He said that not only are the $1 million machines not widely dispersed, but those airports that have them often use them only sporadically. A survey by his office over the past weekend of 30 machines at nine airports found that 73 percent were not in continuous use. In addition, private security firms don't have enough screeners trained to operate the machines, and at one airport a screener scheduled for a 20-hour shift was seen falling asleep. Garvey said that at the current pace it would take until 2004 before all bags could be screened for explosives. “We are not where we want to be.” The two officials said some effective steps had been taken to tighten security since Sept. 11. Included were more thorough background checks on screeners, limits on carryon bags, more law enforcement at airports, more use of air marshals on planes, use of watch lists to detect suspicious passengers, fortification of cockpit doors on all major airlines, limiting access to secure areas and use of the National Guard. But Mead said his office and the FAA,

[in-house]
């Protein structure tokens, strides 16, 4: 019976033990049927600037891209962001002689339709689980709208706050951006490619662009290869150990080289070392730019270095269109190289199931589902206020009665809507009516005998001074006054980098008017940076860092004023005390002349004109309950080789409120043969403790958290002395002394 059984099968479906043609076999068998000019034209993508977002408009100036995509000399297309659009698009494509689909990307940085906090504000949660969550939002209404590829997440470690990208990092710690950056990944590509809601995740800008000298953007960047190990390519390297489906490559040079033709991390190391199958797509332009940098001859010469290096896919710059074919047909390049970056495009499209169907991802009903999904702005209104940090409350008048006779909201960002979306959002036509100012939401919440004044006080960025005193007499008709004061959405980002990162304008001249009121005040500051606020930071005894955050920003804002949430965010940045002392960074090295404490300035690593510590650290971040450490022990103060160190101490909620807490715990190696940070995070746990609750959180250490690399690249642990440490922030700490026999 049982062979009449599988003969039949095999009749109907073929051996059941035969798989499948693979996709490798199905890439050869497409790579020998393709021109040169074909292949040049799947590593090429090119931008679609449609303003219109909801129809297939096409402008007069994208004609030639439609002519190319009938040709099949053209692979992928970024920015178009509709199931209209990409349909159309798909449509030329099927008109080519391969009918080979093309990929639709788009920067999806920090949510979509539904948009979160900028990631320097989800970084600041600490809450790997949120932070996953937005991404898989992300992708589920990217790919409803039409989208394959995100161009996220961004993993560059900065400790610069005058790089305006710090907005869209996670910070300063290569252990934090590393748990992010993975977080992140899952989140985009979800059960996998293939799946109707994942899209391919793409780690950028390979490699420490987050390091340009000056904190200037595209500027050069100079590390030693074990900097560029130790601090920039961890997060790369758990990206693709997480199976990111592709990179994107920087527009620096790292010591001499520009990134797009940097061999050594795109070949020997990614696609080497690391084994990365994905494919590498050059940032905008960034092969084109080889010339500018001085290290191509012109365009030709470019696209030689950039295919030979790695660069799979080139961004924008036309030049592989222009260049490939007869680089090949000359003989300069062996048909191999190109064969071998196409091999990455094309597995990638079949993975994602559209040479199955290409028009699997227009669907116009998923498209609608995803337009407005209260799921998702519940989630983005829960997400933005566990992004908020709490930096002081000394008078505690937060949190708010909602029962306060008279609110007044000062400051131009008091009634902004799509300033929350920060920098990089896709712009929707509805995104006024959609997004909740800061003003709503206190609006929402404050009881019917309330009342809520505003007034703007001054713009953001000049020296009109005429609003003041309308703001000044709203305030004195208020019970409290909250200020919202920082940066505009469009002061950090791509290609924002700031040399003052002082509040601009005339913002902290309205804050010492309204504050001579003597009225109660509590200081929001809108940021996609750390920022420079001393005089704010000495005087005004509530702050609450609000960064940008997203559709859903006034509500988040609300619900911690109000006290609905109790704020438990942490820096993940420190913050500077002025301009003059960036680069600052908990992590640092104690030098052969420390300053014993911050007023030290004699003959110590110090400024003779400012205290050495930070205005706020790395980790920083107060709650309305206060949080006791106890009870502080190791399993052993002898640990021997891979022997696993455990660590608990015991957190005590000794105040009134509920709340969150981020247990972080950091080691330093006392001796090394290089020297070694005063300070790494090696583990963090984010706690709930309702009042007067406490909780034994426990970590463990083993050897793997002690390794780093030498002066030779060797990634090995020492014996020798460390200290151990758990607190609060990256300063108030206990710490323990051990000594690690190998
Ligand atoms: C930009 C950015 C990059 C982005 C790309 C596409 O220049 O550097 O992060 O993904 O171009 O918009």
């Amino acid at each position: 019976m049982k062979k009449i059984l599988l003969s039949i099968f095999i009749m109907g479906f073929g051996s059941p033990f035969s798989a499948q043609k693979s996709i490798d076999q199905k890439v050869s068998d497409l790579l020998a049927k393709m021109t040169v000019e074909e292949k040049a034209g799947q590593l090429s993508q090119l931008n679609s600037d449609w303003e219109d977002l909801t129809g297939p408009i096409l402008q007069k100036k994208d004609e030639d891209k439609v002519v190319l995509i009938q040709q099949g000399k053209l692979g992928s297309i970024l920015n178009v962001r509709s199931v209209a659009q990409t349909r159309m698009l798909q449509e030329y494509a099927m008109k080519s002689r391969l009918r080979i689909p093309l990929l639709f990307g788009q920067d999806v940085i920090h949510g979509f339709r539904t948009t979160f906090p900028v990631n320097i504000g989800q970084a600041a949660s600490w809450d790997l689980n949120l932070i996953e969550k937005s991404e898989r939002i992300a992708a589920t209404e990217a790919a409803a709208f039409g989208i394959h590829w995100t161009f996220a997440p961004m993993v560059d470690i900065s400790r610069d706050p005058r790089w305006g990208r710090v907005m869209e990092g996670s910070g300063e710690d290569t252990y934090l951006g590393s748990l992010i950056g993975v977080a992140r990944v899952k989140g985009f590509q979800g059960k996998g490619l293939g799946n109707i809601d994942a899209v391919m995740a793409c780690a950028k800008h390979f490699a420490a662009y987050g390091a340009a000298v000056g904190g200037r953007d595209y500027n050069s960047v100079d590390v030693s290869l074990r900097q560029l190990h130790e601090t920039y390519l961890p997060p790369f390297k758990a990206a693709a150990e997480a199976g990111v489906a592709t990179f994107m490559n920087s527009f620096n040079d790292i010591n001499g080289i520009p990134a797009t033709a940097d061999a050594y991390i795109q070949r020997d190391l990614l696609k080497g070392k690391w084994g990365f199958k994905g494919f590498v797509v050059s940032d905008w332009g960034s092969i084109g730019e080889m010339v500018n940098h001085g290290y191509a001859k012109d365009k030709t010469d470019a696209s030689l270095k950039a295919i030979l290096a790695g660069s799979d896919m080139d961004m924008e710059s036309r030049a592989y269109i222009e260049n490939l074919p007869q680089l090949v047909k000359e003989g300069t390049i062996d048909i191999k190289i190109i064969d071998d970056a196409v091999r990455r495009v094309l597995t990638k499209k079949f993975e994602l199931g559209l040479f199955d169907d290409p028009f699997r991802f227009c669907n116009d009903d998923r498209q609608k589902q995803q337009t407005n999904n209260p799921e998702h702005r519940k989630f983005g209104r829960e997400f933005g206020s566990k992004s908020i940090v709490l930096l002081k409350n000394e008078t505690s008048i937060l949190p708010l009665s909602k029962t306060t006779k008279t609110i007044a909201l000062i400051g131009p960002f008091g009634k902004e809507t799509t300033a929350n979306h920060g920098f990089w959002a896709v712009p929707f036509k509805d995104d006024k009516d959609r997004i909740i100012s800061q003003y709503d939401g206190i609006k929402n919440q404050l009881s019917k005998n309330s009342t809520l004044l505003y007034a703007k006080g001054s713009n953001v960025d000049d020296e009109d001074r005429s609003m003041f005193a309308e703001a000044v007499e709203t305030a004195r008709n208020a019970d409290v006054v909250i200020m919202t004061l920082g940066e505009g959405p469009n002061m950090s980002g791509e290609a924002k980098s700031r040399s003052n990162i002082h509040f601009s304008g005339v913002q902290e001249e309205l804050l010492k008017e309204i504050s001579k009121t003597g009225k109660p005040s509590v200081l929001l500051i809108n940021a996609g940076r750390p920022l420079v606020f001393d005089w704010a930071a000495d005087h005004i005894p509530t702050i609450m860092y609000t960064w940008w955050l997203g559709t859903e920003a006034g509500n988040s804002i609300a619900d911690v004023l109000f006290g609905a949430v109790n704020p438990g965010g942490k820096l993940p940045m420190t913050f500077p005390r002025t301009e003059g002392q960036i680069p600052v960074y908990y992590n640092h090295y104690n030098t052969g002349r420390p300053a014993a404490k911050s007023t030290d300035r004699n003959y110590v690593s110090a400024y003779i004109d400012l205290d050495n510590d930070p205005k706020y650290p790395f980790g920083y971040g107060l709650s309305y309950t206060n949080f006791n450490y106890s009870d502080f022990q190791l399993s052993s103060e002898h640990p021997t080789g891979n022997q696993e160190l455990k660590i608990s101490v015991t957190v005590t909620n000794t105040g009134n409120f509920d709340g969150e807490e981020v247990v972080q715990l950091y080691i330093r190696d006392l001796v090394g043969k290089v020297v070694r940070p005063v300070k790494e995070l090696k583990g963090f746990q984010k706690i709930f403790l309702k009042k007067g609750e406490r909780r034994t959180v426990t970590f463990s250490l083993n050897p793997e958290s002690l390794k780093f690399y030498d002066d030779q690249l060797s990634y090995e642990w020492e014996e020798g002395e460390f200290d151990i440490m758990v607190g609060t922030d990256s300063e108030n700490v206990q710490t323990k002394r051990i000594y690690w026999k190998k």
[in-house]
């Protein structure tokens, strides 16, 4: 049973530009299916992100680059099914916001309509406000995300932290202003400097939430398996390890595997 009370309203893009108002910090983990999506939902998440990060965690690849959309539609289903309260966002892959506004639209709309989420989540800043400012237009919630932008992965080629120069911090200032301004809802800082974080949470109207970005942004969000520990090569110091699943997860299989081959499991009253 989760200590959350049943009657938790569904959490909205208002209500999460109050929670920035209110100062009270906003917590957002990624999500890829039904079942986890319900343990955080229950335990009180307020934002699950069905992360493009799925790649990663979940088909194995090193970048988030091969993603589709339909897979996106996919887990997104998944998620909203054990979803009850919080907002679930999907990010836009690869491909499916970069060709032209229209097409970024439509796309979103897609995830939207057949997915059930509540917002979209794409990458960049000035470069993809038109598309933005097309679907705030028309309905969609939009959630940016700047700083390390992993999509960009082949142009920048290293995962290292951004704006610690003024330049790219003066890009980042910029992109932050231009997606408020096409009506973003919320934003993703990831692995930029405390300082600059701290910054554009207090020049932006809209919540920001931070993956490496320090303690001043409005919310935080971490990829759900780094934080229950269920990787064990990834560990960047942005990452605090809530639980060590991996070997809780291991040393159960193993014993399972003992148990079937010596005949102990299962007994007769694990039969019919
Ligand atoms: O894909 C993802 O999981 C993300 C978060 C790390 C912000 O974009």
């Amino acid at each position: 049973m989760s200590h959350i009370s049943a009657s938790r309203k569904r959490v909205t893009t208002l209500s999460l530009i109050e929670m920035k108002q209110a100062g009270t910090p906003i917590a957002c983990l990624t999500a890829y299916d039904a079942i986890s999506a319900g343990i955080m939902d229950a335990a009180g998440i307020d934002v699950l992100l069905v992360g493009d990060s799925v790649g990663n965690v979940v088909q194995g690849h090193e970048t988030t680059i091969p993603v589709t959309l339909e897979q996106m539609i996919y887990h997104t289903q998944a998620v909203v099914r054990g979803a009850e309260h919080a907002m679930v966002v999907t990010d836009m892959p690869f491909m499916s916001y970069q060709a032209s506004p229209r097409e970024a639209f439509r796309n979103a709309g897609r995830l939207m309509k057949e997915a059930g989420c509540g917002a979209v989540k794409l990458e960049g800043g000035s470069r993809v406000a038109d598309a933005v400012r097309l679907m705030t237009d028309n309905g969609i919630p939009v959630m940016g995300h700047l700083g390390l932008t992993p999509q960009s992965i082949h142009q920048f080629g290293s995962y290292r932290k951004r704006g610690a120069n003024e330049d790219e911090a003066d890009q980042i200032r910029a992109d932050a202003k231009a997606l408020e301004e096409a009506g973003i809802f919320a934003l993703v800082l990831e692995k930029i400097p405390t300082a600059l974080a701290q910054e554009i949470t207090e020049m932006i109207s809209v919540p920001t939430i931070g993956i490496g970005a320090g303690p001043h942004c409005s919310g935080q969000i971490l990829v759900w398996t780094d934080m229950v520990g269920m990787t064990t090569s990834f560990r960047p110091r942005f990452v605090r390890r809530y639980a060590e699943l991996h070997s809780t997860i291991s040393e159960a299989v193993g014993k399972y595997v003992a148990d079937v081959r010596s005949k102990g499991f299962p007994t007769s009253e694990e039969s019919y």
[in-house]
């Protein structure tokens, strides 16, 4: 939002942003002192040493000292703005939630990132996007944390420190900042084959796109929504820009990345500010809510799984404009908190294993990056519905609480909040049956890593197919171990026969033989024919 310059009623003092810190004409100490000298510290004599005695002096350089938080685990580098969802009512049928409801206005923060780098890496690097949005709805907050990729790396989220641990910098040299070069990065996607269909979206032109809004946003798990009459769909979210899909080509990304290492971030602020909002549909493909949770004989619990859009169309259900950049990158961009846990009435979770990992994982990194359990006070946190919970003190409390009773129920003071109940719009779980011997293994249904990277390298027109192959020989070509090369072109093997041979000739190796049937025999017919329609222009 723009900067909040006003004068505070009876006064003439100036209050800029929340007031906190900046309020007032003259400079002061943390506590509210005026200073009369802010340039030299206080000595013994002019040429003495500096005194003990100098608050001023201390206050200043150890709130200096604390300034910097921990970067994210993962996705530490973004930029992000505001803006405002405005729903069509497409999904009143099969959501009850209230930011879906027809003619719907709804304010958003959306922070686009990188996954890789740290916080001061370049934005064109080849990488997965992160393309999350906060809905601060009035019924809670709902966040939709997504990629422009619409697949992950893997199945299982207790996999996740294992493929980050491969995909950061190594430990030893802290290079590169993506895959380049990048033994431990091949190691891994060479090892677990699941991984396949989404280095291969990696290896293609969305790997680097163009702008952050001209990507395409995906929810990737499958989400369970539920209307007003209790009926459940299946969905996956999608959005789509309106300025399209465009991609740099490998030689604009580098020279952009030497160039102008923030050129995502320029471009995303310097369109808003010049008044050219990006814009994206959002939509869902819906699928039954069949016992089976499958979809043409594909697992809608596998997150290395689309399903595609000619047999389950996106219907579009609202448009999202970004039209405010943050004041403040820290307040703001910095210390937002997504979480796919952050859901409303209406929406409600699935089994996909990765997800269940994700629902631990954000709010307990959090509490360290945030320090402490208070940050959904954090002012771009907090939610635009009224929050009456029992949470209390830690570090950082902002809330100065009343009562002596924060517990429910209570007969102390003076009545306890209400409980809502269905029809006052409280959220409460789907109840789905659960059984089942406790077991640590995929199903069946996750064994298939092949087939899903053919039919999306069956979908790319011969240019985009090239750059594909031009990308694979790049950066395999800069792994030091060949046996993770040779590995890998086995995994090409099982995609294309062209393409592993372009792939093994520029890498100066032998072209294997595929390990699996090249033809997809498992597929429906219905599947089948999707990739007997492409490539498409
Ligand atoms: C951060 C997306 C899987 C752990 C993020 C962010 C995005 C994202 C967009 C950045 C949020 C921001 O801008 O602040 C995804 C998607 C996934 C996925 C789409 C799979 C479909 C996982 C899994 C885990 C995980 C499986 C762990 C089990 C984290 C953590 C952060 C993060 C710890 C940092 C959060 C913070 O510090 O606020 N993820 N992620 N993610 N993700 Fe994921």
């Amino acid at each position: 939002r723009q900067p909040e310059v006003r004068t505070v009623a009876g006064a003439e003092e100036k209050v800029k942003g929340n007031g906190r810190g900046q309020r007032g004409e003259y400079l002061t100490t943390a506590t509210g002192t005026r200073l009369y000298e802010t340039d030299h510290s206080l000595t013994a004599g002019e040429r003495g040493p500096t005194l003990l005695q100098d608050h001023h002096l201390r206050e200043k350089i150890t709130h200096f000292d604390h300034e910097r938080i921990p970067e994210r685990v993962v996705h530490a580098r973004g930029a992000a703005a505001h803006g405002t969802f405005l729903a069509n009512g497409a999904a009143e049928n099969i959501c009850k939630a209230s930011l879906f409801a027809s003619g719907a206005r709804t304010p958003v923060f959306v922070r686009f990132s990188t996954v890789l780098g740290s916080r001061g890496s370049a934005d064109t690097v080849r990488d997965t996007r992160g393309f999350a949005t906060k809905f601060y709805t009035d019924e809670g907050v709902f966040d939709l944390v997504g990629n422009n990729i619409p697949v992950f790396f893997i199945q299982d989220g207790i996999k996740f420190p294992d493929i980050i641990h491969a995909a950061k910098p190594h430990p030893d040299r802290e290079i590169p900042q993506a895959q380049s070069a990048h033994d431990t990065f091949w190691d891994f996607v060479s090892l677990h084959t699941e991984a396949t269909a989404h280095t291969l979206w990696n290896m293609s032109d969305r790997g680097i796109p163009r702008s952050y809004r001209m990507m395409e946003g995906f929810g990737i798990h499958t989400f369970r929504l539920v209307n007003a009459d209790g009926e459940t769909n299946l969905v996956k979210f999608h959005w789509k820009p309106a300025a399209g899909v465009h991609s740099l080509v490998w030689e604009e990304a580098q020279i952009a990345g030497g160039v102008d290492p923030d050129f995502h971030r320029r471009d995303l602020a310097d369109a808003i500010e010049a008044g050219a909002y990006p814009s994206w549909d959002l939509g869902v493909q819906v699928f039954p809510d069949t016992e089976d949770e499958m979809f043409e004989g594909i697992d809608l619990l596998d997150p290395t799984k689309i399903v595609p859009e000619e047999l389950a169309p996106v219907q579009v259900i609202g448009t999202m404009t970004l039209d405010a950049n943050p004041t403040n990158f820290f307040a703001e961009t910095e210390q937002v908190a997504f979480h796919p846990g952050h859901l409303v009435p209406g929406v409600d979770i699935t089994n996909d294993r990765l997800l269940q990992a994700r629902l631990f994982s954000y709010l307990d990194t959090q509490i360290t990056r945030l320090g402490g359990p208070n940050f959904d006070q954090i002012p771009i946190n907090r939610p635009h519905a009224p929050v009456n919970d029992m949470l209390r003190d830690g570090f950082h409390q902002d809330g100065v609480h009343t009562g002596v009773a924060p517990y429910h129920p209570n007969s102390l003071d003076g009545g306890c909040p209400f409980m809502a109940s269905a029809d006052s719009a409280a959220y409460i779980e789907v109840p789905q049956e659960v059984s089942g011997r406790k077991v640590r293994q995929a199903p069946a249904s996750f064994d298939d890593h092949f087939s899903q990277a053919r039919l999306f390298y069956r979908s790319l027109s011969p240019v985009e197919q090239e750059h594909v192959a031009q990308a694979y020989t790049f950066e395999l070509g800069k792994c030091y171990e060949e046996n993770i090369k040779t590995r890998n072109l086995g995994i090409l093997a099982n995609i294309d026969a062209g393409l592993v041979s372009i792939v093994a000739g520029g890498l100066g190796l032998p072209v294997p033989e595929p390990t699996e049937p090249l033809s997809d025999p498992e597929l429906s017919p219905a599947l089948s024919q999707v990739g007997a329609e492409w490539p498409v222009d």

in checks over the past several weeks, found some 90 security problems, including screeners missing dangerous items such as knives in carryon bags and airlines not carrying out random checks of passengers. House Democratic leader Dick Gephardt of Missouri, speaking at a news conference on the need to pass the aviation security legislation, noted that in the past two days there have been two more security breaches: at Logan Airport in Boston, where a screener walked away from her post for four minutes, letting passengers walk through unchecked, and in Miami, where a man bypassed security with two meat cleavers. Last week a man passed through an initial screening check at Chicago's O'Hare carrying seven knives and a stun gun in his bag. One of the big problems, those at the hearing said, was the lack of consistency. “You know something is wrong when screeners are confiscating thousands of nail clippers but allowing people with arsenals of weapons through,” said Sen. Dick Durbin, D-Ill.
Senators want improved airport security BY MARK SHERMAN Associated Press Writer